Ever heard of the River Heathwall? One book rescues Battersea's lost watercourse from almost total obscurity.
Walk along Wandsworth Road and you are following the curve of a lost river. You can guess as much by looking at the land. Towards the junction with Queenstown Road, the side streets to the north dip sharply. They plunge into the valley of the Heathwall, an ancient river lost to the sewer system more than 150 years ago.
The river has also been lost to folk memory. While countless books, videos and major exhibitions have charted the course of other buried rivers like the Fleet, Effra and Tyburn, the poor old Heathwall has been studiously ignored. Paddle forward Jon Newman, whose short book and walking guide, The Heathwall: Battersea's Buried River, literally puts it back on the map.
Where does the Heathwall flow?
It's easy enough to visualise the route of the Heathwall. Follow the curve of Wansdsworth Road down from Vauxhall, then imagine it continuing on to hit the Thames again just north-east of Wandsworth Bridge. Newman puts it more poetically, with a description heading back the other way:
"From the dampest and most flood-prone parts of Battersea, through the railway company euphemism that is Clapham Junction, past the down-slope of Lavender Hill, the shabby northern abutments of Clapham and along the sad side of Wandsworth Road, it has seeped on through ravaged Nine Elms to empty into the Thames above Vauxhall Bridge."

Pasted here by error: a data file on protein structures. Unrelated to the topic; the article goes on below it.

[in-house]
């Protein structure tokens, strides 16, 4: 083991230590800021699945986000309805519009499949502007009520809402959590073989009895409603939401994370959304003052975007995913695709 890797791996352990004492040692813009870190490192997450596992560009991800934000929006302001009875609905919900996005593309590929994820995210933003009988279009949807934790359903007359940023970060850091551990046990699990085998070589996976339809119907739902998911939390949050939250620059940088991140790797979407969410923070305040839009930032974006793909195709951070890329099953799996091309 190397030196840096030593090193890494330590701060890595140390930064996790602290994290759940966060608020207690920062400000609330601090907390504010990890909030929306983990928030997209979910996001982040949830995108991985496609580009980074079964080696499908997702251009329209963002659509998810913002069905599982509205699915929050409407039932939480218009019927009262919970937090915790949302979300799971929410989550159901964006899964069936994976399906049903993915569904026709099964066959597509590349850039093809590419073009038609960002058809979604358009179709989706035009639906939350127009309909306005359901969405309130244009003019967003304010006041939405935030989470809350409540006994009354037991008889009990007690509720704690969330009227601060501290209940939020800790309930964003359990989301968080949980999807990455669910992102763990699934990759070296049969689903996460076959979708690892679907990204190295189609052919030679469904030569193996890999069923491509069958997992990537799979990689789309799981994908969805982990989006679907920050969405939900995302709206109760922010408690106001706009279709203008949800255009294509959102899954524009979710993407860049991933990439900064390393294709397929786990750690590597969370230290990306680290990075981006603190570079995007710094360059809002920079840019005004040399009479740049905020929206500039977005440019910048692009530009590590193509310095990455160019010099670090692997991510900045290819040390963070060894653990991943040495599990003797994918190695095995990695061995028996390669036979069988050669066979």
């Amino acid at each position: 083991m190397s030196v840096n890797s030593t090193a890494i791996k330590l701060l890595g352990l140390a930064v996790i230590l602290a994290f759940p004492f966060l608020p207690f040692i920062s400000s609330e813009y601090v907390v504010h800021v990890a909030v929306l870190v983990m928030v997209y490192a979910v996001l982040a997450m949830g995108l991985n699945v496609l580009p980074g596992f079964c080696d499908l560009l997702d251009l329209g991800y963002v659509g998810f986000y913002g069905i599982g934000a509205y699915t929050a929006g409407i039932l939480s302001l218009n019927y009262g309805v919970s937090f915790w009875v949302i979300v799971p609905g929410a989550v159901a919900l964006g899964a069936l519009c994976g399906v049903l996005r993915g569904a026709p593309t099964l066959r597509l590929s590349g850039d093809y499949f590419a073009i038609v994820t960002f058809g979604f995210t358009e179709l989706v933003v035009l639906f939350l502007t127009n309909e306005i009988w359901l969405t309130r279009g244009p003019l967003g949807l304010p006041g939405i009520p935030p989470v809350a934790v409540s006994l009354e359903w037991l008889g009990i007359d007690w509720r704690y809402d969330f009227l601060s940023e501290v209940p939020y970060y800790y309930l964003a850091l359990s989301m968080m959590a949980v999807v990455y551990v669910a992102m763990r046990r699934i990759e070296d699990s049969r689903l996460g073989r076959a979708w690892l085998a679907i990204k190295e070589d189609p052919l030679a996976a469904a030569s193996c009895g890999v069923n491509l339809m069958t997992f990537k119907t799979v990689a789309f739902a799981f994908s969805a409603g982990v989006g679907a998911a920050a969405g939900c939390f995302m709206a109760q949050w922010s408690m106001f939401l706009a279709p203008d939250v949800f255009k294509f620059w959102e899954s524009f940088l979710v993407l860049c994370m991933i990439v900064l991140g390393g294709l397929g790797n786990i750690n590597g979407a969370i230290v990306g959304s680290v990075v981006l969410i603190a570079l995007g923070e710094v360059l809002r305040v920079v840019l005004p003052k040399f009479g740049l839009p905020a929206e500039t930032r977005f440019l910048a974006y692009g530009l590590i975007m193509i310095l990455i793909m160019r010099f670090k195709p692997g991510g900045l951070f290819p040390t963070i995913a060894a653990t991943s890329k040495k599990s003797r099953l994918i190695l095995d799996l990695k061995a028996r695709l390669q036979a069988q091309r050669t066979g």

Why is the Heathwall forgotten?
In his introduction, Newman points out that none of the major works on London's lost rivers, from the classic Nicholas Barton book of 1962, to more recent overviews by Tom Bolton, Paul Talling and David Fathers, tackle the Heathwall.
It's certainly not a trivial waterway. The modern boundary between the boroughs of Wandsworth and Lambeth still follows part of its course. The very name of Battersea indirectly references the Heathwall. Its Anglo-Saxon form of Badrices īeg means 'the island of Badric' — an island sandwiched between the Thames and the Heathwall.
The answer may lie in the Heathwall's history. Though once a natural feature, it gradually evolved into a drainage channel for agriculture, industry and human waste. Its noisome waters commingled with other channels and ditches, made still less coherent by flood waters and marshy ground. This was not an easy river to love. Neglected in previous centuries, it is all but forgotten now.
A river rediscovered
Newman's book begins with an overview of the history of this long-lost river, drawing on well-referenced sources from the medieval period up to our own. Most of the book takes the form of a walking route along the course of the Heathwall. You'll learn much about the history of Battersea, and discover the telltale signs of the river that formed its southern boundary.
The book is handsomely illustrated with historical images and illustrations by David Western. The artist has also created two exceptional maps showing the Island of Battersea in 1840 (reproduced with permission above), and the modern view.
If you're a Battersea local, you'll mop up the details of the street-by-street guide. If you don't know the area but have 'a bit of a thing' for buried rivers, then this book adds unexpected new material to an already waterlogged publishing landscape.